Strasburg chase defendant led police to dealer

Devon Gray

A fleeing suspect who led police on a chase that resulted in an officer crashing his squad car in Strasburg later provided crucial information that pointed authorities toward a man considered to be the largest heroin dealer in Northern Virginia at the time.

The information Devon Renard Gray, 44, gave to authorities helped shorten the sentence he received Wednesday in U.S. District Court in Harrisonburg, but he will still serve nine years in prison on three heroin distribution charges and a gun charge.

Gray’s sentence was the latest addition to a criminal saga that includes 22 prior convictions.

On the night of March 28, 2013, Cpl. Dan Minili of the Middletown police chased Gray from the center of the town and south on U.S. 11 through downtown Strasburg at speeds that reached up to 80 or 90 mph, court documents say.

Minili’s car veered right, went up an embankment and rolled over on its side on U.S. 11 on the south end of Strasburg. Gray abandoned his car a short distance away and fled on foot.

Court documents say Gray was arrested a few days later after an undercover agent with the U.S. Bureau of Alcohol, Tobacco, Firearms and Explosives gave him a handgun in exchange for a promise to provide the agent with $700 worth of heroin in the future.

Gray, who formerly lived at 447 Water St. in Woodstock, also sold heroin to a confidential police informant five times over a span of several weeks before the chase, authorities say.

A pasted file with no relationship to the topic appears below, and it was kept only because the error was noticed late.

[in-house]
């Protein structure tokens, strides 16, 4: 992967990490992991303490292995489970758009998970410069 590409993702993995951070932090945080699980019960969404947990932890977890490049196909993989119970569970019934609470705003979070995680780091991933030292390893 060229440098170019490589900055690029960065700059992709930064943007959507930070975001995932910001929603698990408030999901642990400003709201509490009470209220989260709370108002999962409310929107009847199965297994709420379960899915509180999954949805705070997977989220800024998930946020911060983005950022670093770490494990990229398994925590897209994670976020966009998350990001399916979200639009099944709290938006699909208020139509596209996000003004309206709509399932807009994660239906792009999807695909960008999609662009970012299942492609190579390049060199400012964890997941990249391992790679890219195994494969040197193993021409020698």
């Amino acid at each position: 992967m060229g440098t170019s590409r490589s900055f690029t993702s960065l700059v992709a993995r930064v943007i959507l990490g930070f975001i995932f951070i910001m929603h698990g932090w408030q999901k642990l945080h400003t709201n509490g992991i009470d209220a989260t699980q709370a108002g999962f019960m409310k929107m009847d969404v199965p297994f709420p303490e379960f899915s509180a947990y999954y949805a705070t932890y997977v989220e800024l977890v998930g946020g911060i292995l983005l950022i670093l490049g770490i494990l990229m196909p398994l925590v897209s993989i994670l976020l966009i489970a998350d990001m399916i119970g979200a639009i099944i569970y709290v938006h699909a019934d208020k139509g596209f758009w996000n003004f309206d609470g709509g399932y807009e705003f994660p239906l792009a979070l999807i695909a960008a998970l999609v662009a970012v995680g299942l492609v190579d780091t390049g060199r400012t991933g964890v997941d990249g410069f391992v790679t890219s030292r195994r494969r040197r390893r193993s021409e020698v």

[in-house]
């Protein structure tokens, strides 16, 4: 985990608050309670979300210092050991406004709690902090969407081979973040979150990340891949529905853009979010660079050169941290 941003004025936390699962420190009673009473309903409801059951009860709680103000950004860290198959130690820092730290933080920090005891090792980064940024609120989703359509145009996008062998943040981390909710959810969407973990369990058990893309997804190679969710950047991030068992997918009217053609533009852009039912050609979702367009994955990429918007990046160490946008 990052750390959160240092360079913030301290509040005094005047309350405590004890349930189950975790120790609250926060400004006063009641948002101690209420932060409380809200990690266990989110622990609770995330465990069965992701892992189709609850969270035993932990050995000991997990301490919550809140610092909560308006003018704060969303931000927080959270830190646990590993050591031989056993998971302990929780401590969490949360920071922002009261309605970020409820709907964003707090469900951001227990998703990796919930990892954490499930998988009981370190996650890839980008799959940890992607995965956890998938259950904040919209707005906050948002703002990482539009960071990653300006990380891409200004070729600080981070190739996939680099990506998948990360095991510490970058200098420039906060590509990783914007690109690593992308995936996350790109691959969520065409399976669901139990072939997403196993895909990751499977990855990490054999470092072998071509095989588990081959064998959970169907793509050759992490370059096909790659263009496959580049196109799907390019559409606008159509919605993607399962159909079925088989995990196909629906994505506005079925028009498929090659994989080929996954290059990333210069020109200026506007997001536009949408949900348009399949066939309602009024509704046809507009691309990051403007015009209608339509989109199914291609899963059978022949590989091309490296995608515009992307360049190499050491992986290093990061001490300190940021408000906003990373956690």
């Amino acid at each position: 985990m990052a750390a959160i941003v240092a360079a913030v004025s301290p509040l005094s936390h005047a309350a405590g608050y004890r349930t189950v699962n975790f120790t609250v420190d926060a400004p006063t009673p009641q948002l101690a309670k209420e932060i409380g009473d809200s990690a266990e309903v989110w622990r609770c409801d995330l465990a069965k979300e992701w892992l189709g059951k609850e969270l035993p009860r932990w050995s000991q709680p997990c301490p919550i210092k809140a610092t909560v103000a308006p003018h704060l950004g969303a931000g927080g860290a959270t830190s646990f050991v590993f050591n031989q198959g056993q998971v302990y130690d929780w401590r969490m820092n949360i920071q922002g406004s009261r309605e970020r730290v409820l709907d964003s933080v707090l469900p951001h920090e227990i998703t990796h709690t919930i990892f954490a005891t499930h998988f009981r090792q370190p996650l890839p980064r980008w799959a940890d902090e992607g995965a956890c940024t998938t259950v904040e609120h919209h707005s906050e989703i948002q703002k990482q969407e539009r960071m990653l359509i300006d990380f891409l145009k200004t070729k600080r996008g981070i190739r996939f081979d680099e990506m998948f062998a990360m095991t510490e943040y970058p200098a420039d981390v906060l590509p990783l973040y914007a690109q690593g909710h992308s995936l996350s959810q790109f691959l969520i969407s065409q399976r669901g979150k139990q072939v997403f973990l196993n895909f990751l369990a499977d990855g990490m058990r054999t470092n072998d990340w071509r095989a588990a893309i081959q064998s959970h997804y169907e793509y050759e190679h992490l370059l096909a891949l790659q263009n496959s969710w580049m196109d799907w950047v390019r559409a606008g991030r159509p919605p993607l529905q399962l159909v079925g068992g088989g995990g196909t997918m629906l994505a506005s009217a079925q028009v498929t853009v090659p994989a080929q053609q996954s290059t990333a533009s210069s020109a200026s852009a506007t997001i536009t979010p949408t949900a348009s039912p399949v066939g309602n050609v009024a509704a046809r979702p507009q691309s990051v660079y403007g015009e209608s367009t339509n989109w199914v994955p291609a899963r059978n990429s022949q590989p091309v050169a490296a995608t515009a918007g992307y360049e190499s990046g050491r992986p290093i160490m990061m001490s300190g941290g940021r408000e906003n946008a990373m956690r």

Assistant U.S. Attorney Donald Wolthuis painted a mixed picture of Gray in a court memorandum asking for a sentence of 10 years. Gray led law enforcement officials to Ronnie Jones, whom Gray identified as “the largest supplier of heroin in the area,” Wolthuis wrote.

“The information about Ronnie Jones was unknown to investigators at the time,” Wolthuis said. “Acting on that information, investigators were able to identify Jones and to begin a systematic investigation into Jones’ heroin distribution network.”

Wolthuis described Jones’ network as “the largest and most destructive” heroin ring in the area, an operation in which “hundreds of grams of heroin representing thousands of heroin doses were flooding the area on a weekly basis.”

Wolthuis said the investigation produced convictions for 13 members of the ring. Another defendant, described by Wolthuis as “one of the principal sources of all this heroin from New York,” has been brought to Virginia to stand trial in U.S. District Court in Harrisonburg.

Wolthuis’ sentencing memorandum also condemned Gray for a prior record filled with crimes of violence against authority and drug offenses.

Authorities have classified Gray as an armed career criminal, which, Wolthuis wrote, “is in effect the lifetime achievement award for armed criminals.”

Gray is scheduled to be sentenced on Jan. 15 in Frederick County on felony eluding of a police officer, a conviction stemming from the chase through Strasburg.

Deputy Commonwealth’s Attorney Andrew Robbins said a plea agreement in the case calls for Gray to receive a one-year sentence to be served at the same time as his federal sentence.

Robbins said he agreed to a concurrent sentence if the federal sentence exceeded five years.

Robbins said most of Gray’s chase was outside Frederick County. Robbins added that a video of the chase shown at the sentencing hearing in U.S. District Court made it clear that “some of his federal sentence was based on the same behavior I was prosecuting.”

“We felt anything over five years was fair considering it all arose out of the same set of facts,” Robbins said.

Contact staff writer Joe Beck at 540-465-5137 ext. 142, or jbeck@nvdaily.com